I have a ridiculously sensitive startle reflex that has made me the butt of jokes for many years. Every coworker, family member, and friend has at some point accidentally startled me. I even joke with new coworkers that they haven’t finished their orientation until they’ve made me jump. It’s just one of my quirks.
One thing I’ve noticed over the years is every time I’m startled, I reflexively take a short, sharp, shallow breath. It is often accompanied with a little gasping sound, and inevitably I find myself holding that breath until I get my wits about me and figure out why I’ve been startled (while the other person giggles and apologizes). That’s when I exhale.
Our breath has more to do with regulating our emotions than most of us give it credit for. After all, we breathe all the time, right? We even breathe in our sleep. Why would we ever need to think about breathing?
Take a big, deep breath, then hold it as long as you can. Notice your pulse, the color of your cheeks, your heartbeat as you count the seconds before you exhale. If your body works the same way mine does, you probably noticed your pulse quicken, your cheeks become flushed and pink, and your heartbeat increase. What changes in the moments following the exhale? Eventually your body returns to its normal, calm state.
The changes you noticed in your body as you held your breath are very similar to some of the changes the body experiences when we feel anxious. In a state of heightened anxiety, our blood pressure rises, we become aware of our pulse, and we might feel warm and flushed. Now try taking a few very slow, deep breaths. Notice how your mind and body feel after consciously breathing this way. What we’ve learned is that the inhale tends to be stimulating whereas the exhale relaxes us.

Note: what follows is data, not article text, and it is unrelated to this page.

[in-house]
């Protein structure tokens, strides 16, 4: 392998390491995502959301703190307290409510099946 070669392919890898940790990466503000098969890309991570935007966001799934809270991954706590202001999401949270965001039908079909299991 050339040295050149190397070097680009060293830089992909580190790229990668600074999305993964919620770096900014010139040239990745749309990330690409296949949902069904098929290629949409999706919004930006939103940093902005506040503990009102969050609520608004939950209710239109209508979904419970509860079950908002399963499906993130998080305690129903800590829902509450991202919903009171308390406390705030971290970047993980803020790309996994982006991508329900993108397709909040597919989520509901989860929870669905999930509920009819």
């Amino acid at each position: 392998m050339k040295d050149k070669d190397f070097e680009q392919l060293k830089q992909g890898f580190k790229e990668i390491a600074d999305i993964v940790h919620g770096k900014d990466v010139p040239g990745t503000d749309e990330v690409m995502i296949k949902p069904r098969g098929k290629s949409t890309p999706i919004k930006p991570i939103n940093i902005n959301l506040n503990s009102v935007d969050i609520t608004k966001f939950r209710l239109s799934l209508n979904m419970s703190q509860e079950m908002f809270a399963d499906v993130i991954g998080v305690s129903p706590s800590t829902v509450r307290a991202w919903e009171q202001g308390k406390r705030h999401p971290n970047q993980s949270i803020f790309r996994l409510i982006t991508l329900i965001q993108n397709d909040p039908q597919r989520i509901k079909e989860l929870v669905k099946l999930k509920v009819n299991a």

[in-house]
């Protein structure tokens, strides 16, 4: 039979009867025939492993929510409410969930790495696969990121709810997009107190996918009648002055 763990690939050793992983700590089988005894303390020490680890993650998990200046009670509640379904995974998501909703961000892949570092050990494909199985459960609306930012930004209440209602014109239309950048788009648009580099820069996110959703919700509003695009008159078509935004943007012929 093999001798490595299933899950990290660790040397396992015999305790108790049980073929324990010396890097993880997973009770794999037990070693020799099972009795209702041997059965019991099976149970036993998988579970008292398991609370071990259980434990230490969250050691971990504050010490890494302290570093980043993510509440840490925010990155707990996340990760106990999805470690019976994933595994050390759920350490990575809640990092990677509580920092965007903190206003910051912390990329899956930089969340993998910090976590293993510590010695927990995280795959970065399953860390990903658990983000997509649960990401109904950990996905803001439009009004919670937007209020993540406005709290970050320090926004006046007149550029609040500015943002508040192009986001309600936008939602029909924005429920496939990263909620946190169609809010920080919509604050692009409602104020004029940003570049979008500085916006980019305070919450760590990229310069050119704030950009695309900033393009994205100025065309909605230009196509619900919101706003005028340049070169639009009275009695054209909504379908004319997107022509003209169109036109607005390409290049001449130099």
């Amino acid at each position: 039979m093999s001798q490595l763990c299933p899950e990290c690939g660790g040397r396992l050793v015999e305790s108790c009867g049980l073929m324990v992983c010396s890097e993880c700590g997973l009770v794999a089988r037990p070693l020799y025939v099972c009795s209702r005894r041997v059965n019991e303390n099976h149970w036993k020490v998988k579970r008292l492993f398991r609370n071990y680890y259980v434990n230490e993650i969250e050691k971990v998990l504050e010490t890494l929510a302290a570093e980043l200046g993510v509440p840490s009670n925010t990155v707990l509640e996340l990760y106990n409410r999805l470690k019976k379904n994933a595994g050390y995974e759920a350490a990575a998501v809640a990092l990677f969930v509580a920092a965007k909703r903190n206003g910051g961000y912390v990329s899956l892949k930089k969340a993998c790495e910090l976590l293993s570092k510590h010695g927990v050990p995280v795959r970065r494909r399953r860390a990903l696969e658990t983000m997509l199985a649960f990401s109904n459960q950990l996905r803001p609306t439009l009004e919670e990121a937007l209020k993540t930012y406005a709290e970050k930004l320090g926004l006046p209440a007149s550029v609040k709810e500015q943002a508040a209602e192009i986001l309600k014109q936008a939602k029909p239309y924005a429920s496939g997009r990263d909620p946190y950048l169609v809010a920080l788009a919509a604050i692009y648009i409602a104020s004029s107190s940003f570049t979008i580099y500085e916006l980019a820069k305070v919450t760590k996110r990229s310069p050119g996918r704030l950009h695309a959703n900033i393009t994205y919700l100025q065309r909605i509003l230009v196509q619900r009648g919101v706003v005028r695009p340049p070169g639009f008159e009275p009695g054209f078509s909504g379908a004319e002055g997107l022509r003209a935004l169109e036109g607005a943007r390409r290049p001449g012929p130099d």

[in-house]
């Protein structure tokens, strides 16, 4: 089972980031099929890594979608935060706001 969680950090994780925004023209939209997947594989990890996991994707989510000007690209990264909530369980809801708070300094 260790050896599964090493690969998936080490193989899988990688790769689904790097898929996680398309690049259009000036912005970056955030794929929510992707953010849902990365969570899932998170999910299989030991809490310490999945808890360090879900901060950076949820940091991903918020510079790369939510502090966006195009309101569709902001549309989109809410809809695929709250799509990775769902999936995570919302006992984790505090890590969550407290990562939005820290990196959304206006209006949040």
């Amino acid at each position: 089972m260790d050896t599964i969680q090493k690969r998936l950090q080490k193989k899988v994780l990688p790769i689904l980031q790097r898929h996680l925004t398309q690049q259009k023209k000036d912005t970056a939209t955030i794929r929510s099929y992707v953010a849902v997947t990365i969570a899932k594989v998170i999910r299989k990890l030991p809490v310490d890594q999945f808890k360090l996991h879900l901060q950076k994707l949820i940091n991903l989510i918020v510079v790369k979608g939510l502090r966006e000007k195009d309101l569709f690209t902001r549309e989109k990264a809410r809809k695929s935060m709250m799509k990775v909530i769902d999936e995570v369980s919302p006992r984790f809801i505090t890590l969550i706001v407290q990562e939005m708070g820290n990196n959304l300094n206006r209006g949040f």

The breath is a companion that stays with us every moment of our lives. We tend to ignore it until it becomes a problem, but with a little mindfulness we can also see it as a friend that guides us through times of distress. Many people enjoy a step-by-step guided breath practice, but I find that often it’s not necessary or we can’t access it when we need it the most. Instead, it can be as simple as a single thought: “How does my breath feel right now?”
Consider asking yourself one of these questions:
Am I holding my breath?
Does my chest or belly feel tight?
Do I feel like I’m having a hard time catching my breath?
If the answer to any of them is yes, take a moment to let out a deep sighing exhale. Take in another breath, and slowly sigh again on the next exhale. Repeat this as long as necessary. This practice can take the edge off of anxiety, calm crying, and help clear the mind. “Breathe through it” is one of my favorite ways to guide clients through intense emotion.
Check back for an in-depth guided breathing exercise to be published here in the coming weeks.